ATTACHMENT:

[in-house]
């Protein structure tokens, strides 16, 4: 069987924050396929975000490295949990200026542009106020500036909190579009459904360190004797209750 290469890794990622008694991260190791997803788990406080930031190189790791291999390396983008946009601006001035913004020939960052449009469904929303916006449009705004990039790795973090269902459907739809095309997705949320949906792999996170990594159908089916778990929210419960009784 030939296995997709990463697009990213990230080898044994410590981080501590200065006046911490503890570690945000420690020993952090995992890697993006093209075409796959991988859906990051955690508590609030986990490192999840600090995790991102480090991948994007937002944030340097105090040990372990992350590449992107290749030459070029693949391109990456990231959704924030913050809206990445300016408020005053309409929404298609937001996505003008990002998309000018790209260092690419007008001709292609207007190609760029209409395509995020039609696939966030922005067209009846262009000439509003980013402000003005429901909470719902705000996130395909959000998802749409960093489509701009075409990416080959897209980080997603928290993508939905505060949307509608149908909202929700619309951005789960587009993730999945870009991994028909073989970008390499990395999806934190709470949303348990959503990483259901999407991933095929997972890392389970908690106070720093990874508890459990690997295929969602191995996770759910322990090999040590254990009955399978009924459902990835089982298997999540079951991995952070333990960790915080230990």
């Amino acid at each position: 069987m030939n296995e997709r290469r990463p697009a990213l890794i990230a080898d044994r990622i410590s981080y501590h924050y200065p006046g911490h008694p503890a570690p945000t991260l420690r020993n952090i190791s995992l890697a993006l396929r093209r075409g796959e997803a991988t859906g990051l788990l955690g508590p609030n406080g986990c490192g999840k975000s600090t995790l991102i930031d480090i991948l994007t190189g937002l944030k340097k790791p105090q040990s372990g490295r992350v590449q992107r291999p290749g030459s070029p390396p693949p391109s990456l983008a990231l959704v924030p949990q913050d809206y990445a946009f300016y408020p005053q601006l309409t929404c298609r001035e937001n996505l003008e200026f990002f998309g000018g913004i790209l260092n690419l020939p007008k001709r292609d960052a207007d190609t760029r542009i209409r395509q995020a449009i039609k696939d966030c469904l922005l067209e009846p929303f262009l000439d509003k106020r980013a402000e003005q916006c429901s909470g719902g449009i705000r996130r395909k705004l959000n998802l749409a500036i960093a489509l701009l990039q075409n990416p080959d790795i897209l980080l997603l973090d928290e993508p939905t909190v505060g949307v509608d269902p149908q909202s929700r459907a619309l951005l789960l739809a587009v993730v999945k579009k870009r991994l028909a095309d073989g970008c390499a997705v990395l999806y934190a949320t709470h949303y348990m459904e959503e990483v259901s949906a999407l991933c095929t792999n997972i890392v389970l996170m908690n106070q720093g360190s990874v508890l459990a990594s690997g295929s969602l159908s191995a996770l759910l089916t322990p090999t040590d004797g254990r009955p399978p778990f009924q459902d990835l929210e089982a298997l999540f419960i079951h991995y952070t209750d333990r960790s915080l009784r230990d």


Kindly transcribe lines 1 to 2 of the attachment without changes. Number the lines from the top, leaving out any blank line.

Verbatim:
[in-house]
């Protein structure tokens, strides 16, 4: 069987924050396929975000490295949990200026542009106020500036909190579009459904360190004797209750 290469890794990622008694991260190791997803788990406080930031190189790791291999390396983008946009601006001035913004020939960052449009469904929303916006449009705004990039790795973090269902459907739809095309997705949320949906792999996170990594159908089916778990929210419960009784 030939296995997709990463697009990213990230080898044994410590981080501590200065006046911490503890570690945000420690020993952090995992890697993006093209075409796959991988859906990051955690508590609030986990490192999840600090995790991102480090991948994007937002944030340097105090040990372990992350590449992107290749030459070029693949391109990456990231959704924030913050809206990445300016408020005053309409929404298609937001996505003008990002998309000018790209260092690419007008001709292609207007190609760029209409395509995020039609696939966030922005067209009846262009000439509003980013402000003005429901909470719902705000996130395909959000998802749409960093489509701009075409990416080959897209980080997603928290993508939905505060949307509608149908909202929700619309951005789960587009993730999945870009991994028909073989970008390499990395999806934190709470949303348990959503990483259901999407991933095929997972890392389970908690106070720093990874508890459990690997295929969602191995996770759910322990090999040590254990009955399978009924459902990835089982298997999540079951991995952070333990960790915080230990």